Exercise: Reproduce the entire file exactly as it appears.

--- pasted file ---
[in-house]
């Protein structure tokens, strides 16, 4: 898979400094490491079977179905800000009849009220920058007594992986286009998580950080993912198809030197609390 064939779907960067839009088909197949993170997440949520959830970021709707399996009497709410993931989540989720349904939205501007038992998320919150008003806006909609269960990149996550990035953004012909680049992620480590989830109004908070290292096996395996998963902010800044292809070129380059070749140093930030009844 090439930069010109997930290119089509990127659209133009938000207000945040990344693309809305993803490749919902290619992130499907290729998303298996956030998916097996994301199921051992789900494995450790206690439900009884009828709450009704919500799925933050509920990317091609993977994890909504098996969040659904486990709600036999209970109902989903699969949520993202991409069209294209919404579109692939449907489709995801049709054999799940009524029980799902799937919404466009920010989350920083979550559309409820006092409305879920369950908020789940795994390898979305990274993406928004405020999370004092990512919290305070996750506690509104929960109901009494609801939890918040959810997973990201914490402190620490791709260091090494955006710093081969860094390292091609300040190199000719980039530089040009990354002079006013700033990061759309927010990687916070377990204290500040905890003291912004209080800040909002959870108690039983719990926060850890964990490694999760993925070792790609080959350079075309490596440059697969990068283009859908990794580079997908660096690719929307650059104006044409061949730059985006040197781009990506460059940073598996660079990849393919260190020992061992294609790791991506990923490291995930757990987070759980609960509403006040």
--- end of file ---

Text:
[in-house]
């Protein structure tokens, strides 16, 4: 898979400094490491079977179905800000009849009220920058007594992986286009998580950080993912198809030197609390 064939779907960067839009088909197949993170997440949520959830970021709707399996009497709410993931989540989720349904939205501007038992998320919150008003806006909609269960990149996550990035953004012909680049992620480590989830109004908070290292096996395996998963902010800044292809070129380059070749140093930030009844 090439930069010109997930290119089509990127659209133009938000207000945040990344693309809305993803490749919902290619992130499907290729998303298996956030998916097996994301199921051992789900494995450790206690439900009884009828709450009704919500799925933050509920990317091609993977994890909504098996969040659904486990709600036999209970109902989903699969949520993202991409069209294209919404579109692939449907489709995801049709054999799940009524029980799902799937919404466009920010989350920083979550559309409820006092409305879920369950908020789940795994390898979305990274993406928004405020999370004092990512919290305070996750506690509104929960109901009494609801939890918040959810997973990201914490402190620490791709260091090494955006710093081969860094390292091609300040190199000719980039530089040009990354002079006013700033990061759309927010990687916070377990204290500040905890003291912004209080800040909002959870108690039983719990926060850890964990490694999760993925070792790609080959350079075309490596440059697969990068283009859908990794580079997908660096690719929307650059104006044409061949730059985006040197781009990506460059940073598996660079990849393919260190020992061992294609790791991506990923490291995930757990987070759980609960509403006040």